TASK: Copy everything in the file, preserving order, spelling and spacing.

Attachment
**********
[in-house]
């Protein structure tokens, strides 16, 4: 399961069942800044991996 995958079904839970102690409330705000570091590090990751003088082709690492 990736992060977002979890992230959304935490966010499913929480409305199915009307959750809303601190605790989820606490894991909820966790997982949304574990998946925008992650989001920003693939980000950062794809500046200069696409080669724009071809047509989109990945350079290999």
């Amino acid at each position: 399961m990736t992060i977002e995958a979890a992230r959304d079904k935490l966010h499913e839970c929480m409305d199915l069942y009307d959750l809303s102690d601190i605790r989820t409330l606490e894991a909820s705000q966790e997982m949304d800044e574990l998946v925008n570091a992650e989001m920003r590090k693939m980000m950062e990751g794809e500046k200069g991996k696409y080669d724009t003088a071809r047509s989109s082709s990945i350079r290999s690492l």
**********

[in-house]
């Protein structure tokens, strides 16, 4: 399961069942800044991996 995958079904839970102690409330705000570091590090990751003088082709690492 990736992060977002979890992230959304935490966010499913929480409305199915009307959750809303601190605790989820606490894991909820966790997982949304574990998946925008992650989001920003693939980000950062794809500046200069696409080669724009071809047509989109990945350079290999």
């Amino acid at each position: 399961m990736t992060i977002e995958a979890a992230r959304d079904k935490l966010h499913e839970c929480m409305d199915l069942y009307d959750l809303s102690d601190i605790r989820t409330l606490e894991a909820s705000q966790e997982m949304d800044e574990l998946v925008n570091a992650e989001m920003r590090k693939m980000m950062e990751g794809e500046k200069g991996k696409y080669d724009t003088a071809r047509s989109s082709s990945i350079r290999s690492l």